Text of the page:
The center is directed by Dr. Michael Nastasi, a research scientist formerly at the Energy Department’s Los Alamos National Laboratory. The cutting-edge nuclear research here is not its only focus; this being Nebraska, it also conducts research on wind turbines, biofuels, crop irrigation and other areas.

Friday, January 13, 2017

The Next Big Thing in Nuclear Power: Think Smaller & Safer

Dr. Everett Redmond
The following is a guest post by Dr. Everett Redmond, NEI's Senior Director, Policy Development.

There’s a lot to like about the small modular reactor design that NuScale Power submitted yesterday to the Nuclear Regulatory Commission. Most often people talk about the ability to build such reactors in a factory and ship them by truck or rail, in nearly-finished form, to where they are needed, and to add generating capacity to a plant in modest increments, as demand grows. But it’s easy to overlook another strength of the NuScale design: one of its intrinsic features is a simple way to enhance the safety of the reactor fuel.

There’s a fancy name for this feature: a high surface-to-volume ratio. In plain English, as a container gets smaller, its surface area gets larger relative to its volume, a phenomenon obvious to anyone who cooks. Take a hardboiled egg out of the pot of boiling water and put it into a bowl of cold water, and the egg cools very quickly. It does that because the water draws away the heat much faster than air could, and the area of the egg shell is relatively large compared to volume of the egg. Contrast this with a boiled potato that would take longer to cool because its surface area is smaller in comparison to its volume.
Cooling the NuScale SMR is like chilling a hard boiled egg.*
The NuScale module’s core is about one-twentieth the size of a standard large unit. The NuScale cores each sit in their own containment, a vessel a little like a thermos bottle. The containments are submerged in a huge pool of water. Like a thermos, the NuScale design uses a vacuum between the inner wall and the outer wall of its containment vessel, so the reactor can produce steam without heating up the surrounding water.

If there’s a problem, valves will break the vacuum and the steam from the reactor will flow into that vacuum space, and condense into water. So that space, which used to be a vacuum, and insulating layer, will become filled with water which will conduct heat away from the core. The heat will naturally travel through that water and to the outer wall of the module, and from there into the pool. The heat will bleed away fast enough so that the core can’t heat up to the point of damaging the fuel.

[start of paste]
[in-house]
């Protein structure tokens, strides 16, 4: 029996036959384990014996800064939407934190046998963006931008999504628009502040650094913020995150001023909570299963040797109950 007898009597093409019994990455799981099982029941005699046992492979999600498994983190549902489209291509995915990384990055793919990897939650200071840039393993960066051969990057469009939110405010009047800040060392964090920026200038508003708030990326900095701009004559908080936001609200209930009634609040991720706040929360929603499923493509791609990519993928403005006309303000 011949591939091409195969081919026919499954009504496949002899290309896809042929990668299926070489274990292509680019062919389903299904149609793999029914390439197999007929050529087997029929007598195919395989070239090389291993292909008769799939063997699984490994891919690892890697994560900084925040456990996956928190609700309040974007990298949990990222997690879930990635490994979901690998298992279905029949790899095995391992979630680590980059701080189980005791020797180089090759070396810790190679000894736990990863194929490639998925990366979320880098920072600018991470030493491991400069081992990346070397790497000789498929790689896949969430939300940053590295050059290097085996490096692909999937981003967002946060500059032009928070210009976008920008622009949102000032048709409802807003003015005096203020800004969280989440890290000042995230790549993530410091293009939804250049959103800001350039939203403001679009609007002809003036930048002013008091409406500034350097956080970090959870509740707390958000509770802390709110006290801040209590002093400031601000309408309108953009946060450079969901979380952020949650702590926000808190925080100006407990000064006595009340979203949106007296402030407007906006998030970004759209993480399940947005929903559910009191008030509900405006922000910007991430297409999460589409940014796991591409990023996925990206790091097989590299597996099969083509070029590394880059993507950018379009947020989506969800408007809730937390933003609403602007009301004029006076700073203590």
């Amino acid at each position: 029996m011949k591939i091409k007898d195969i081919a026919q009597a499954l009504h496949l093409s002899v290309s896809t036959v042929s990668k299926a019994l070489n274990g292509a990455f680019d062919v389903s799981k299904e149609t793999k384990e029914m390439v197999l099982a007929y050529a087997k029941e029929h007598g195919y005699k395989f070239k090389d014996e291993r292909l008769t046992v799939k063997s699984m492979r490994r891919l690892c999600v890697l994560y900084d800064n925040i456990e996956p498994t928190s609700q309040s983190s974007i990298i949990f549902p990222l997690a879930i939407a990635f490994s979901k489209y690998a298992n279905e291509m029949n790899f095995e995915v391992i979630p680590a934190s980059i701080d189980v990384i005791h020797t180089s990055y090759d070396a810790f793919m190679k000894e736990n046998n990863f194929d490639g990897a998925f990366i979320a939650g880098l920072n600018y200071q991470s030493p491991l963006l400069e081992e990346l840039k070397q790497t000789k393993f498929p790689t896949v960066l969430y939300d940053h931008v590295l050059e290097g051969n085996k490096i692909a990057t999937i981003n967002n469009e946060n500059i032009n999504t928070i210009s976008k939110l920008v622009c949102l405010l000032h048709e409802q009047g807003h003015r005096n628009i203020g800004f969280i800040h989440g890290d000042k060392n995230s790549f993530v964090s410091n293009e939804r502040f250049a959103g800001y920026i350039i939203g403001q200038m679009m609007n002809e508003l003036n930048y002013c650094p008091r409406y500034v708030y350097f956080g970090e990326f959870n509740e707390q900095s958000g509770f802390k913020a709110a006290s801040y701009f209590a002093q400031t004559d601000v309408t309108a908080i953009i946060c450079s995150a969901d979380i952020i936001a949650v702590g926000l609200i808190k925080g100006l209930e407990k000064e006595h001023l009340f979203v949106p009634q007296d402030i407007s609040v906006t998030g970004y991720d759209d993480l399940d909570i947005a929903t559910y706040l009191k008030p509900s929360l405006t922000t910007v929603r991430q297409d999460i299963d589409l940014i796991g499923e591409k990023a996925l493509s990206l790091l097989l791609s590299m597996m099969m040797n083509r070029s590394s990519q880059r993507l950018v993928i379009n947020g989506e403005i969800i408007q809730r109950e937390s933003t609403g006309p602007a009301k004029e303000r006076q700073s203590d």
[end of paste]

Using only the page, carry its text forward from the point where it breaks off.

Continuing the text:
That principle leads to other advantages. The design is intended to be “walk-away safe,” with no short-term actions required by the operators. And existing reactors keep safety-grade backup diesel generators on site, but NuScale does not need these, because it doesn’t need the electricity to pump water or run mechanical systems to draw away heat. In fact this simple design does not use pumps when running normally to move the useful heat out of the core so it can be turned into electricity; that happens through natural convection.

Of course, an inherently safe design is always a good idea. But there’s another advantage here. The NRC has yet to evaluate NuScale’s application, but NuScale’s engineering shows that the emergency planning zone for its plant should extend only as far as the plant fence. The reactor can be located close to where electricity is needed the most.

That will make the NuScale reactor a good candidate for replacement power at old fossil-fueled sites in the United States, and in fast-growing cities around the world that do not have adequate electric local generation or a strong power grid to carry in power from distant places.

*Photo by Andrea Nguyen, provided under a Creative Commons license.